Mining proposal threatens Arizona town's water supply

Report outlines risks that mine will deplete aquifer and contaminate groundwater.


Just eighteen miles north of the Mexican border, the town of Patagonia, Arizona sits cradled by 4,000 foot high mountains– a high desert oasis of oak and piñon pines, home to the rare ocelot and jaguar. But scattered throughout those mountains are abandoned mine shafts and tailings from the town’s not-too-distant past.

Small-scale miners arrived here in the 1860s, eager to sink their picks and shovels into the mineral deposits that lace the surrounding peaks and valleys. A century later, mining came to an end and the town “moved on,” says long-time Patagonia resident Wendy Russell. Its main drag - all of two blocks long – is lined with small businesses, which rely mostly on tourists who come to bike on quiet mountain roads, birdwatch, and hike the nearby Arizona Trail.

Still, more than 145 million ounces of silver and 7.2 billion pounds of manganese lie buried beneath the hills, and plans are underway that could re-start Patagonia’s old industry on an even larger scale: an open pit mine 4,000 feet wide and 1,500 feet deep, just six miles southeast of town. Wildcat Silver, a Canadian mining company, is behind the proposed Hermosa Mine, which supporters says will bring 300 jobs and a boost to the local economy.

Plans are underway for a large open pit silver mine in the Patagonia Mountains of southeast Arizona. Photograph from Flickr user Patrick Alexander
But the site also lies within the watershed that supplies Patagonia’s drinking water, and that has Russell and many other locals worried. In 2011 she helped found the Patagonia Area Resource Alliance, a group devoted to stopping Hermosa, which opponents fear will deplete the town’s water supply and contaminate the groundwater with acid mine drainage. From her house, Russell can see the town’s municipal water wells, which have dropped 18 feet since 2008, hammered by drought that has lasted more than a decade. Last year, with water levels at an all time low, the town manager recommended residents begin restricting their water use.

Russell pointed out that Hermosa would eclipse those efforts. “We could save all the water in the world and it would still just be a drop in the bucket compared to what this huge mine would consume,” she says.

 Those fears were confirmed in a recent report released by Earthworks, an environmental nonprofit, which found that the mine would use between 670 million and 1.2 billion gallons of water every year – 28 to 53 times more water than the entire town of Patagonia currently consumes. Even after the mine closes, a lake containing billions of gallons of groundwater will form in the abandoned pit, increasing depletion further as water evaporates off the surface. “You’re creating perpetual water loss that will persist well beyond the mine,” says Pete Dronkers an Earthworks staffer who helped prepare the report.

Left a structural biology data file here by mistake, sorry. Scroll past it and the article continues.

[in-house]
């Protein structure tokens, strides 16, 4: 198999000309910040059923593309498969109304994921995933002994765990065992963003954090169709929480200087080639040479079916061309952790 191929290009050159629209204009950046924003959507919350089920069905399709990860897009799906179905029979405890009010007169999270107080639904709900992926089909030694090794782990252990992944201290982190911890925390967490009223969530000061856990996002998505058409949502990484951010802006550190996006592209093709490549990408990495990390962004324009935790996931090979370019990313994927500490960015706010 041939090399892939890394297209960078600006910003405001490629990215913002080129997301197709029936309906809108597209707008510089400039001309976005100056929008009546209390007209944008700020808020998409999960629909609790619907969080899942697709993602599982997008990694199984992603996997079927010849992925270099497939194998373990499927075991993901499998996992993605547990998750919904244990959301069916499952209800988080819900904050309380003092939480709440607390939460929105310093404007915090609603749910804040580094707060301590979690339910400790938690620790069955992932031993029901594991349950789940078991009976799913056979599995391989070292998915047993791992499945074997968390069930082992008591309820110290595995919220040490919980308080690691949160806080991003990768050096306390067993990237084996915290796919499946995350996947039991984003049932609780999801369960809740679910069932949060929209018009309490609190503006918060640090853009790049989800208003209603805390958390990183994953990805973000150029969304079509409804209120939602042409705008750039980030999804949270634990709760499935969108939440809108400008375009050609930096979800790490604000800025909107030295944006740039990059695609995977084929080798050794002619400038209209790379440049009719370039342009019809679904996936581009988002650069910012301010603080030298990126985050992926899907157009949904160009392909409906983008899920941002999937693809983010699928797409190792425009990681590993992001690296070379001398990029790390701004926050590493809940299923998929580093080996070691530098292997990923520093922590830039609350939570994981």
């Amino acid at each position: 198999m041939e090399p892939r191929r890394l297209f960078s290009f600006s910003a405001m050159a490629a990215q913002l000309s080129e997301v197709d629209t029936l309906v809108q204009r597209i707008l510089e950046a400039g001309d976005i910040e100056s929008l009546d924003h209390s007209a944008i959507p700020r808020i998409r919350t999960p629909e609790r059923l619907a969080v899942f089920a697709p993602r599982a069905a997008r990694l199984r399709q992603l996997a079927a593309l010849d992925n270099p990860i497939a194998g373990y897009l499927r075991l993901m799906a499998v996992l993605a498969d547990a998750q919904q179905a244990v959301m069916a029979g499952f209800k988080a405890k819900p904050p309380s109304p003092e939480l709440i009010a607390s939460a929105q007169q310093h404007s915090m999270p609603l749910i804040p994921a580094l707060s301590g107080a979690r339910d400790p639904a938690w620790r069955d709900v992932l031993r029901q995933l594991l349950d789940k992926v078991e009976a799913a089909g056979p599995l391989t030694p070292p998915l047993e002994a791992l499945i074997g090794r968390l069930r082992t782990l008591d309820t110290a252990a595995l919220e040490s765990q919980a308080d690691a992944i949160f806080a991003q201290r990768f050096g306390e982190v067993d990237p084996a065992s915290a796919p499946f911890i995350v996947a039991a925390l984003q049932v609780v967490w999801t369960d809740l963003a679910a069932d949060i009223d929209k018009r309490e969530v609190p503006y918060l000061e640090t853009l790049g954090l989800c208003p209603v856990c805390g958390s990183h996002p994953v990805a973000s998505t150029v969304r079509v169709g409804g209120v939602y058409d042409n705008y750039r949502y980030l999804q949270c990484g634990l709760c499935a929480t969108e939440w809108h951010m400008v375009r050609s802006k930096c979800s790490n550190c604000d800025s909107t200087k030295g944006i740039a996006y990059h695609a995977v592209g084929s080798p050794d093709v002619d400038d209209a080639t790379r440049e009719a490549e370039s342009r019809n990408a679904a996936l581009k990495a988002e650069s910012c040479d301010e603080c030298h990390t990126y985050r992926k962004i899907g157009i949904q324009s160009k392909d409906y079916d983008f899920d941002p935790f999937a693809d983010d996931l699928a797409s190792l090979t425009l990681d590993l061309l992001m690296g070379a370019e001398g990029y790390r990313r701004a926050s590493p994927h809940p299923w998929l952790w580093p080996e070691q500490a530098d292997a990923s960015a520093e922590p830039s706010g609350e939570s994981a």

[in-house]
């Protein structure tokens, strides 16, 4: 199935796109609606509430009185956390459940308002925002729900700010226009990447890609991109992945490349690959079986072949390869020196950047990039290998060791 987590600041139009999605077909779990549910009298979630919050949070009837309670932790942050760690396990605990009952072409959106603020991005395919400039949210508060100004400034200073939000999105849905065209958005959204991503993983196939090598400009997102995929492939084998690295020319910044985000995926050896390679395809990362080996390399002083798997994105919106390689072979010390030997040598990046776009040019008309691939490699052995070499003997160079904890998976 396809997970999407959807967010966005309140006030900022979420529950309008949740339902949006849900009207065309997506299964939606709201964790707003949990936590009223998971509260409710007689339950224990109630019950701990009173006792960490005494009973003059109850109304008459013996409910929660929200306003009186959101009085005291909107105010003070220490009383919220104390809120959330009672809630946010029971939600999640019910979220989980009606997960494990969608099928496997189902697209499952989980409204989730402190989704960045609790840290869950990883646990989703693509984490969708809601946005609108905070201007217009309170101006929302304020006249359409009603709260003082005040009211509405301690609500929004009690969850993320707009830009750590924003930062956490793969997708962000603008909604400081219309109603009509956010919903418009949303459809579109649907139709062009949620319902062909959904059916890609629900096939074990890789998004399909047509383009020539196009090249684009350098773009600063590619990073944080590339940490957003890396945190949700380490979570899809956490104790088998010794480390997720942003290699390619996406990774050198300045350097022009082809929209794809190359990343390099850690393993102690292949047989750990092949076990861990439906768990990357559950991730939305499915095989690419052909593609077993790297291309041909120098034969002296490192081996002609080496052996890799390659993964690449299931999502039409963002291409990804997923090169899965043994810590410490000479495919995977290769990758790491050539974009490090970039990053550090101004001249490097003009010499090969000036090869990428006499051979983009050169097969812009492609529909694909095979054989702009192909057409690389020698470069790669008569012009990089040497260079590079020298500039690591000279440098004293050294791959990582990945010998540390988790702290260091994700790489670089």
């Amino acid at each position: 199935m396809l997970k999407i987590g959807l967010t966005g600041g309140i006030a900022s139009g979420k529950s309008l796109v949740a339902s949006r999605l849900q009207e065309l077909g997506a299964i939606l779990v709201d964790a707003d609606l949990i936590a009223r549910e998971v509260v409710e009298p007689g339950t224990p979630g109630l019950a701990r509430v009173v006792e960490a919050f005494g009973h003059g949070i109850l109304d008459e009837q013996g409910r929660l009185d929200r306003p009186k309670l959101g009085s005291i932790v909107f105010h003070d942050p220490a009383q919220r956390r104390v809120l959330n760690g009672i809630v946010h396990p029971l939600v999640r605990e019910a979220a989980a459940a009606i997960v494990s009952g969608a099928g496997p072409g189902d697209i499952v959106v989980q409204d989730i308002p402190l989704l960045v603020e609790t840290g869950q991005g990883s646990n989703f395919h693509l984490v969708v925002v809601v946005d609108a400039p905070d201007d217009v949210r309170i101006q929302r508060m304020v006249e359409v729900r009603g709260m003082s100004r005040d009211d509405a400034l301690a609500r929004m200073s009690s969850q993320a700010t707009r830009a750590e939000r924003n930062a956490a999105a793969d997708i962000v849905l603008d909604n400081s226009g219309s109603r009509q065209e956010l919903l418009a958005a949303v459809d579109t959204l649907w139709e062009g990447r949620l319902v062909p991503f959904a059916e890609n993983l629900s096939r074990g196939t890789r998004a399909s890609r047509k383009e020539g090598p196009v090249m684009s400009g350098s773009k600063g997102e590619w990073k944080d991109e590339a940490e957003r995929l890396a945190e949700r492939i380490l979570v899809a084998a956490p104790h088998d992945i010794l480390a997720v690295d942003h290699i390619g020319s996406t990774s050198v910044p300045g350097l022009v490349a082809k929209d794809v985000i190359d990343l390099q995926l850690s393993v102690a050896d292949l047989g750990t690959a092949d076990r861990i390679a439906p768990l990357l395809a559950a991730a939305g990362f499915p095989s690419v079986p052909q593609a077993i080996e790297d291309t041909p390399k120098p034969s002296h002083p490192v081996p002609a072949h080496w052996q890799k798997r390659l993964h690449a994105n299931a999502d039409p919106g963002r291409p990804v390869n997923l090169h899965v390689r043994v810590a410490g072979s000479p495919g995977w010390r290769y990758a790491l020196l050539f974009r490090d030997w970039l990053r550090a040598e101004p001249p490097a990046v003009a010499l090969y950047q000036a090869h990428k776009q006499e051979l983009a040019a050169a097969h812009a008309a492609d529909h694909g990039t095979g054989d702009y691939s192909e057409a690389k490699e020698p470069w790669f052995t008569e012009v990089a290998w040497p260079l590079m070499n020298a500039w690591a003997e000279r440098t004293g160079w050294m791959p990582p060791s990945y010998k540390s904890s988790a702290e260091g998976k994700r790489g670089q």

Greg Lucero, Wildcat’s vice-president of sustainable development, criticized the report for “misusing data to distort the truth.” In an op-ed published in the Weekly Bulletin, a local paper, he claims there is no connection between the source of Patagonia’s water supply and Hermosa’s since they are two separate aquifers

But during a March 2014 Forest Service public meeting, Greg Olsen, a Forest Service hydrologist, was asked if it were true that there is no connection between the aquifer that would supply water to the mine and the aquifer that supplies Patagonia’s water.

“The whole watershed is connected one way or another,” Olsen said. “There is no ‘steel wall’ between the two.” 

Lucero said the company is committed to developing a long-term water conservation plan, though it will not be in charge of implementing those promises. Wildcat is a mining junior – which means it won’t actually operate Hermosa.  Such companies generally prove the reserves exist, get a plan for the mine permitted, and then sell the asset to a major mining firm, whose business it is to build and run mines.

Currently the company is in the process of securing more permits for exploratory drilling before submitting a plan of operations for approval. Since the proposed mine site is within the Coronado National Forest, the Forest Service evaluates the project under the 1872 Hardrock Mining Law. But the way the law was written  – 142 years ago – makes it hard for land managers to say no to a mining project, even if the land is already used for other purposes such as protecting a town’s water supply.

Approval from the Forest Service will trigger environmental review under the National Environmental Policy Act but for Dronkers, such review is basically just a disclaimer – a way to perhaps reduce the impacts, but not eliminate them. “At the end of the day, you still have a massive water-sucking pit,” he said.

A number of agencies could stop the project from getting off the ground. The EPA, for instance has veto power under the Clean Water Act,  if it believes the mine would unleash extraordinary impacts, but it rarely uses that authority.

Meanwhile, more than 50 years after the last mining operation shut down, heavy metals continue to leach into streams and groundwater in the mountains above Patagonia. And at least six other mining companies are eyeing the area’s mineral riches. 

Sarah Tory is an editorial intern at HCN. She tweets @tory_sarah

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